The IRS estimates that sixty to ninety percent of taxpayers give real estate to family members for little or no consideration and then fail to file Form 709 to report the gift. If the gift is over $13,000, there is no penalty unless the total amount of gifts/taxable estate exceeds your $5 million lifetime gift exemption. See When to File Gift Tax Forms – SmartMoney.com. In other words there is no penalty unless you would have owed taxes. Even if gift tax isn’t due on the transfer, a return still has to be filed with the IRS if the amount of the gift exceeds the gift tax annual exclusion which is currently $13,000. To help catch these gift tax cheats, the IRS is working on a major compliance initiative.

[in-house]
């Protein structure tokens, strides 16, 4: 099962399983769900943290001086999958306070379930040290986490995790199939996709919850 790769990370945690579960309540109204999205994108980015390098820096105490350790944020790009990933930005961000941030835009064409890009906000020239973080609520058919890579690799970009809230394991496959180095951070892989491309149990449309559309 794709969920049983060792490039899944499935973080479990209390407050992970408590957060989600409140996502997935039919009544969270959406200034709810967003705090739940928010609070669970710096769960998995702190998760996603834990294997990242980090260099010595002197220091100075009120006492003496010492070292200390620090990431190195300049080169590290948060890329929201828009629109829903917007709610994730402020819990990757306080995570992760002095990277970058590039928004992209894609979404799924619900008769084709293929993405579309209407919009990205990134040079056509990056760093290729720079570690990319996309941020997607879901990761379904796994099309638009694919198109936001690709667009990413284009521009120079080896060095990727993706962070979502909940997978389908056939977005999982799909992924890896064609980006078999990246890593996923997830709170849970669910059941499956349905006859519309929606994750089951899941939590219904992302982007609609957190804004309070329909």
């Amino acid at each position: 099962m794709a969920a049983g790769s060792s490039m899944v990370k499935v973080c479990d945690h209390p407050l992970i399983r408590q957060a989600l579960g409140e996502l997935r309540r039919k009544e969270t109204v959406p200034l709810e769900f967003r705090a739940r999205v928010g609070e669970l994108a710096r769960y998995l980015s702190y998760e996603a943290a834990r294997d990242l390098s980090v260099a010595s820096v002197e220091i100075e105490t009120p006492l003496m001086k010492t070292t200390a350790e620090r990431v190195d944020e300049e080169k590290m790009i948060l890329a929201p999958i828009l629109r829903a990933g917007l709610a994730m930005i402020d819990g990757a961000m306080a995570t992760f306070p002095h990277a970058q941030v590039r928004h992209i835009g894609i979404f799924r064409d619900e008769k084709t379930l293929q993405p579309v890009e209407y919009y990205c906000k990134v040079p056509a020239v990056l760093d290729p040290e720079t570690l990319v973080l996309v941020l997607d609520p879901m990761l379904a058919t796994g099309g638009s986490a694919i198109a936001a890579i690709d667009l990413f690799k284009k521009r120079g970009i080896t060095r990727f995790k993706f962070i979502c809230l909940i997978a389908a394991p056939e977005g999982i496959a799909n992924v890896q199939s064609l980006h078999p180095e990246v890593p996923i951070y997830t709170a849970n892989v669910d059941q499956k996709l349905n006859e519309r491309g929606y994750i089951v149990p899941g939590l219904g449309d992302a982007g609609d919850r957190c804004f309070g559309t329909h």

The IRS has begun checking transfers in Connecticut, Florida, Hawaii, Nebraska, New Hampshire, New Jersey, New York, North Carolina, Pennsylvania, Tennessee, Texas, Virginia, Washington, Wisconsin, and Ohio and has already audited or examined over 500 people thus far.
For full article see Stephanie Spinucci, Gift Tax Cheaters Beware! And IRS Cracking Down on Gift Tax Cheaters from Wills, Trusts & Estates Prof Blog: Real Property, Trust and Estate by Gerry W. Beyer, Governor Preston E. Smith Regents Professor of Law.